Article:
This has been a valuable pursuit, especially as it has taken ethnographic work beyond accounts of stagnation and suffering to demonstrate how disenfranchised groups manage to forge livable lives.49 However, it did not speak to the pursuit of hope I observed in Egypt. Despite experiencing intense rupture, the young men in this book did not turn to anti- or postcapitalist ideologies. They continued to invest in the individualized hopes generated by a capitalist system. They were consumed by the tasks of educating themselves, obtaining fulfilling private-sector careers, maintaining durable intimacy, and building homes. As much as the labor market produced anxiety and anger in achieving these aims, it also constantly offered tools to enjoy brief distraction and to relocate hope through objects, places, and narratives that offered the meritocratic promise of success through individual perseverance.
A careful consideration of these men’s lives highlights two related limitations of the anti-/postcapitalist hope literature. First, it contains the implicit, and often explicit, assumption that dominant political and economic regimes have vacated the material and emotional worlds of marginalized peoples.50 This overlooks the empirical reality that they continue to churn out powerful promises of happiness, and people around the world continue to invest in the imaginations and hopes caught up in these promises. This is not only in relation to nationalist movements that brought about Brexit, the success of leaders such as Egypt’s Abdel Fattah el-Sisi, and the election of Trump in the United States, Modi in India, and Bolsonaro in Brazil, but also to the stubbornness of the pursuit of good-life fantasies extended by labor and commodity markets. As Lauren Berlant articulated in the U.S. context, people retain a cruel attachment to these fantasies, despite their continual breakdown, because the “continuity of its form provides something of the continuity of the subject’s sense of what it means to keep on living on and to look forward to being in the world.”51
Second, scholarship pins the capacity of marginalized peoples to sustain hope, trick time, hustle, or resist on their agency. This stems from a Michel de Certeau–inspired conceptual approach that differentiates between “confining structures” and “agentive movement.”52 This approach understates how “agentive movement,” or in this case the capacity to hope, might be enabled by dominant material and ideological structures.53 A similar trend is found in scholarship on emotion and affect more generally.54 Theorizations of affect—which have helped recognize how emotions emerge as people interact with the world—largely understands affect to be “non-representational,” and therefore beyond the reach of discourse and ideology. The affective realm is positioned as a realm that represents the contingency of power, within which alternative ways of living emerge.55 Literature does not analyze sufficiently how affects—and emotions as their personal manifestation—emerge and shift in response to dominant ideologies and material arrangements.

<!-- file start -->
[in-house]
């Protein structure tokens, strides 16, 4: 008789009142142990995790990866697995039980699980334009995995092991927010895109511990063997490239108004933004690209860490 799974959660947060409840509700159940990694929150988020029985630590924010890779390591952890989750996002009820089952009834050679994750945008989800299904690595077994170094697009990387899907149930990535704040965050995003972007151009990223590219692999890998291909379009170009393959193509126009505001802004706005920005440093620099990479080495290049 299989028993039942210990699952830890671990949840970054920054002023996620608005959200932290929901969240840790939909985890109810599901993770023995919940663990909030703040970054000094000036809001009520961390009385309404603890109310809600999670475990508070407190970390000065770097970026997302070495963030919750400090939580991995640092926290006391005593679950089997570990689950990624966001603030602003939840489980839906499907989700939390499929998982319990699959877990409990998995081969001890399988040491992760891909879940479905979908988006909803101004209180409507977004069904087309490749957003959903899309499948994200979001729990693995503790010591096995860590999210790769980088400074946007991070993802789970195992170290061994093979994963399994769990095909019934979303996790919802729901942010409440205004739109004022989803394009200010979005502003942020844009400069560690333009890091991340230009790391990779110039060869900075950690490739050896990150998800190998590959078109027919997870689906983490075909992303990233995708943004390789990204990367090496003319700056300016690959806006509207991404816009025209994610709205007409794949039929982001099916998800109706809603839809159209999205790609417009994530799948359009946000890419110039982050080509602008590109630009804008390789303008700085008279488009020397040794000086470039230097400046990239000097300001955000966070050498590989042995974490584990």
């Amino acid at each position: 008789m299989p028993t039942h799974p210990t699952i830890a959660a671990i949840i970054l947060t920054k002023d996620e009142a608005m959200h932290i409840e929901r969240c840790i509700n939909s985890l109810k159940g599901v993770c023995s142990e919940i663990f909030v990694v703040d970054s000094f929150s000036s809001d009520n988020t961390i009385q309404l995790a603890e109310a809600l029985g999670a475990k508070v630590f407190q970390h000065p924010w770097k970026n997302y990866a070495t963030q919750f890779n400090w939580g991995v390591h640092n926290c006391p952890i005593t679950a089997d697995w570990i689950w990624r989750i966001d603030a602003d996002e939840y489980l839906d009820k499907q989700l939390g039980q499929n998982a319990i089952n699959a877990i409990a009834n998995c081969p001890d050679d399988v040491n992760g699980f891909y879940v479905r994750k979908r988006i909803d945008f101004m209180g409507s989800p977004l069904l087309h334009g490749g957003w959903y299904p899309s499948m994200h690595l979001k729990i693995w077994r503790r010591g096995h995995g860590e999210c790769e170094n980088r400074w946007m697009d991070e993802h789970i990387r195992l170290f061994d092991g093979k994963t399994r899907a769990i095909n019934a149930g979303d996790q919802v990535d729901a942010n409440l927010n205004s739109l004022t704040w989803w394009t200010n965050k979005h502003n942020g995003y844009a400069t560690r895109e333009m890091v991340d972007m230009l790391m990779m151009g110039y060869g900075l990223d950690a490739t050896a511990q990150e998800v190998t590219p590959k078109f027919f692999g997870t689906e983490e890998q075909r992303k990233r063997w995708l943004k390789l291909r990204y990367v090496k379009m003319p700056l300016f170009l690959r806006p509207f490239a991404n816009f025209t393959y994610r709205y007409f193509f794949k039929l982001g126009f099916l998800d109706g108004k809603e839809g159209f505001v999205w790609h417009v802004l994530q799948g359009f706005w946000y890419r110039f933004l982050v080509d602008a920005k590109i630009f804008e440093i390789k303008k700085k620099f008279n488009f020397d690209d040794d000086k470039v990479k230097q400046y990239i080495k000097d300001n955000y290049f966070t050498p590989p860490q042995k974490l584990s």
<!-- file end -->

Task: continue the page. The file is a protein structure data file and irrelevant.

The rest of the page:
To understand the emotional lives of young Egyptian men, I depart from approaches that focus on the emergence of alternative sociopolitical formations amid the ruinations of capitalist systems. Instead, I interrogate a politics and political economy of hope that may work in the service of labor markets. This requires returning to feminist literature on emotion. This literature has revealed how particular “emotional cultures” or “structures of feeling” are produced by dominant economic, political, and sociocultural configurations.56 It also investigates how these emotional cultures can become a critical mechanism through which capitalist relations—and their associated structures of inequality and exploitation—are reproduced and challenged.57
Investigating the politics and political economy of hope therefore requires tracing how dominant ideologies and techniques of governing constrain and enable the possibilities for hope as it emerges and shifts within marginalized communities.58 This does not assume linear subjectification or governance from above. It traces how affects produced by corporate and governmental knowledges and techniques are taken up and reworked in lived experience. It also requires tracing how hope then feeds into the reproduction, legitimation, and potential disruption of modes of capital accumulation and exploitation, and the structures of gendered, sexualized, classed, racialized, and colonial inequality they produce.59
1. Over twenty-five years ago, Walter Armbrust provided a vivid description of the underwhelming swearing-in ceremony of lawyers to the Egyptian bar association, which symbolizes the plight facing Egypt’s public universities. Armbrust, Mass Culture and Modernism in Egypt.